Inquiry on health inequalities

The Royal Society of Edinburgh responds to the Scottish Government’s Health, Social Care and Sport Committee Inquiry on Health Inequalities.

The Royal Society of Edinburgh (RSE), Scotland’s National Academy, welcomes the opportunity to respond to the Health, Social Care and Sport Committee Inquiry on Health Inequalities.

Key Findings

The recommendations in many reports and policies introduced before 2015 have not yet been implemented or fully considered in Scotland, which has inhibited progress towards improving health inequality over the intervening years.

Findings across research have found that health inequalities result from unequal access to wealth and power. Increasing income and reducing inequalities in income are likely to have the greatest effect on inequalities in health over the long term.

Governmental priorities for sometimes conflicting objectives such as economic growth, environmental sustainability and wellbeing of the population may need to be more carefully balanced. Health inequalities are driven by sectors outside of the health and social care remit. Therefore, successful approaches will require collaboration across governmental sectors, addressing policy issues in housing, education, environment, and economic strategy, all of which contribute to people experiencing disadvantage.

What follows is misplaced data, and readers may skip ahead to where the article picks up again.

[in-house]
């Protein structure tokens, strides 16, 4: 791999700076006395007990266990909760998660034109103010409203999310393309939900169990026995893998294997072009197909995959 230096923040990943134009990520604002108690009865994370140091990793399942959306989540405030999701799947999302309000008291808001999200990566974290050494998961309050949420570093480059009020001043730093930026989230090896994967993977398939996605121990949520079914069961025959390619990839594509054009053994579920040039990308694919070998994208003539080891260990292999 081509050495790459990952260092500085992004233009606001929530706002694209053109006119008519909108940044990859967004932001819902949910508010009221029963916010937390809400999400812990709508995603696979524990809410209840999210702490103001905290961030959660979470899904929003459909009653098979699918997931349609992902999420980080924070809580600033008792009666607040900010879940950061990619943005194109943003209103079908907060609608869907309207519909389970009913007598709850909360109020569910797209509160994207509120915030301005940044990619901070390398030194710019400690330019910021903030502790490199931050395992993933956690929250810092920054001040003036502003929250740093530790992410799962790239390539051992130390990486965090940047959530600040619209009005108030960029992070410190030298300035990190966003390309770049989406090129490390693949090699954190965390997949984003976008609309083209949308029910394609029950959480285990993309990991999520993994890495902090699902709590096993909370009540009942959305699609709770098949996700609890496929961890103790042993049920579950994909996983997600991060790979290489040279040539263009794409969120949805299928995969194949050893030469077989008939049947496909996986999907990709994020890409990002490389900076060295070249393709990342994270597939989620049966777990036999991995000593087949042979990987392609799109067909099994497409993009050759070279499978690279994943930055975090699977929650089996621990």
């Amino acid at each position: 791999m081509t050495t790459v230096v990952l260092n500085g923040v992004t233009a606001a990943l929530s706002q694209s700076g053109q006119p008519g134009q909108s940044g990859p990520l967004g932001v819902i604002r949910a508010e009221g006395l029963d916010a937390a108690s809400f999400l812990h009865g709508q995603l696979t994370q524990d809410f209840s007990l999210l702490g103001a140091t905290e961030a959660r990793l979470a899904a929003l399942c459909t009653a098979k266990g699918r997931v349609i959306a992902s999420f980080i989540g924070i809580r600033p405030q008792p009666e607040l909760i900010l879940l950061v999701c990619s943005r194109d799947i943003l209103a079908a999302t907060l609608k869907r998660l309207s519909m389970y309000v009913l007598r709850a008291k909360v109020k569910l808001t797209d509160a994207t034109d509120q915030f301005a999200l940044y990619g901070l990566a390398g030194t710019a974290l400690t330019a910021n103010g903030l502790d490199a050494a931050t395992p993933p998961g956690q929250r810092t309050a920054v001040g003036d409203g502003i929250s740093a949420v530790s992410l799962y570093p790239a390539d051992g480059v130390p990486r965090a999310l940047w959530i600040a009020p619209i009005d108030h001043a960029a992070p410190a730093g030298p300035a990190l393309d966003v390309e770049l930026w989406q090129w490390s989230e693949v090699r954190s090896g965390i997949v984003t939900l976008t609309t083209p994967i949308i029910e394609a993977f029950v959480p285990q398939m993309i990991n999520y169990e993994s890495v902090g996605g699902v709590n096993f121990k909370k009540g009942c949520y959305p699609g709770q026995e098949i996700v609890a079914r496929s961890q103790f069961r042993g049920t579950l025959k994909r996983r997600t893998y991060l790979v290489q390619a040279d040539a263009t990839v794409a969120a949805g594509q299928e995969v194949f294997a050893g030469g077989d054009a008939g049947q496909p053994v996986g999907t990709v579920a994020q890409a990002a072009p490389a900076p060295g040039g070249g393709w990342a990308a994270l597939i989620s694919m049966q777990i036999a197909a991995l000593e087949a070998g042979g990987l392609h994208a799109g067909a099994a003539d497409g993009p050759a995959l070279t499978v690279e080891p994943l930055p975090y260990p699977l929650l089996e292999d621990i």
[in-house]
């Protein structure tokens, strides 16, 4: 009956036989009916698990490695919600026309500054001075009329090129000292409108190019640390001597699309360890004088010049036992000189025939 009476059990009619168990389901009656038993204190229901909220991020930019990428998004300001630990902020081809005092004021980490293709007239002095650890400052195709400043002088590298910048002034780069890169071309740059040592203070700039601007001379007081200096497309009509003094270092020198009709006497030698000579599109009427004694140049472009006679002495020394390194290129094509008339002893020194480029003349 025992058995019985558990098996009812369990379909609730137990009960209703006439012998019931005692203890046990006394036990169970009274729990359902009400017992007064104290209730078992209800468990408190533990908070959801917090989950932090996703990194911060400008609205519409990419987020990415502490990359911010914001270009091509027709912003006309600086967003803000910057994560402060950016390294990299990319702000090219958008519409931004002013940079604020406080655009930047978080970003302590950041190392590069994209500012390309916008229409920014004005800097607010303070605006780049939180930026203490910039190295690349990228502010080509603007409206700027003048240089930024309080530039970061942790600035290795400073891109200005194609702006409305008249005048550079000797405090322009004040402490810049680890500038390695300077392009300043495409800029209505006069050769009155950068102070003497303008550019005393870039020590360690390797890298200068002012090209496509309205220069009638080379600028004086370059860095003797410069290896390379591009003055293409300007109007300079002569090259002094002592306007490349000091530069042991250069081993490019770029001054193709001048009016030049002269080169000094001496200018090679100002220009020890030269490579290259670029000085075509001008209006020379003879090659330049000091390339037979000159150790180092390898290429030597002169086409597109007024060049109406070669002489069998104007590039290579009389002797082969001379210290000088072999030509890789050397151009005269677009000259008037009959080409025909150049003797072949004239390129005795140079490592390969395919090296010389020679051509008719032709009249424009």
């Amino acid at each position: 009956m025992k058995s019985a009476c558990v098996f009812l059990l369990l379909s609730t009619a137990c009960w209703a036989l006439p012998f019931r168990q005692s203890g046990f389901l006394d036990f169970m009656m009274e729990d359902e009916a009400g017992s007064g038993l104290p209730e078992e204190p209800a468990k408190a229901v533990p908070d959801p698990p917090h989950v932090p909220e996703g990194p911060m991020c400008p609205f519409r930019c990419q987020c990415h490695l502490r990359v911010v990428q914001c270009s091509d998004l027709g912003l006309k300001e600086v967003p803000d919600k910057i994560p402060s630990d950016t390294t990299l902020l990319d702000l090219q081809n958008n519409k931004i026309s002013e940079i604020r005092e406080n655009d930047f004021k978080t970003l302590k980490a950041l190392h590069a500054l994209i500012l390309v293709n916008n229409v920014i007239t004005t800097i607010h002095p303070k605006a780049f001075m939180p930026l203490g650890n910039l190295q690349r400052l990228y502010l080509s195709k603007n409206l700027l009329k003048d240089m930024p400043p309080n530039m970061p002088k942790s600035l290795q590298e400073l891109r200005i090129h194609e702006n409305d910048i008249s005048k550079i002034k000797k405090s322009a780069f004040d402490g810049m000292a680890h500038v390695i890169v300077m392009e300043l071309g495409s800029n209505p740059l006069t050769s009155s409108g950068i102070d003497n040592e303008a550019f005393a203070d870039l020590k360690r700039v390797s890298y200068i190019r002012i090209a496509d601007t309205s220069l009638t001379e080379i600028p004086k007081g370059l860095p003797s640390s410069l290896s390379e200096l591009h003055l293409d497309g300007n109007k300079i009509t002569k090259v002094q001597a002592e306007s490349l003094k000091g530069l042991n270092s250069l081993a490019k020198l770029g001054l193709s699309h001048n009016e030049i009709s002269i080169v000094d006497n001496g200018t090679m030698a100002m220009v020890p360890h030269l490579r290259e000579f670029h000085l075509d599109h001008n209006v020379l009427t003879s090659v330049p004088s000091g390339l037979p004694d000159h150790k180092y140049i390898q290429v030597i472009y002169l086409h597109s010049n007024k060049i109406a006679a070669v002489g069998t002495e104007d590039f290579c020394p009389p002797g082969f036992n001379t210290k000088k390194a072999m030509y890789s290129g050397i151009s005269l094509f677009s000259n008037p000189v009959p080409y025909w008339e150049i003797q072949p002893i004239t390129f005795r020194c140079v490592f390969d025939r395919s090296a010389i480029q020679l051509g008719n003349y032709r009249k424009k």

A clear strategy should be generated and applied across governmental sectors that have the remit to address the varied factors that result in health inequalities. With a clear line of accountability established and the Cabinet being responsible for its efforts in reducing health inequalities.

It is essential that there is a bottom-up approach as well as a top-down approach across government agencies. Local initiatives that will effectively address health inequality may vary across different communities and geographies, and attention needs to be paid to promoting the potential for local communities and local service agencies to work collaboratively.

More work should be done to understand how the general public experience, understand and value health equality since this is ultimately crucial for the success of the governmental policy. Studies that qualitatively and statistically record the experiences of the most disadvantaged groups and those caring for them may be especially important in informing the debate on health inequality.

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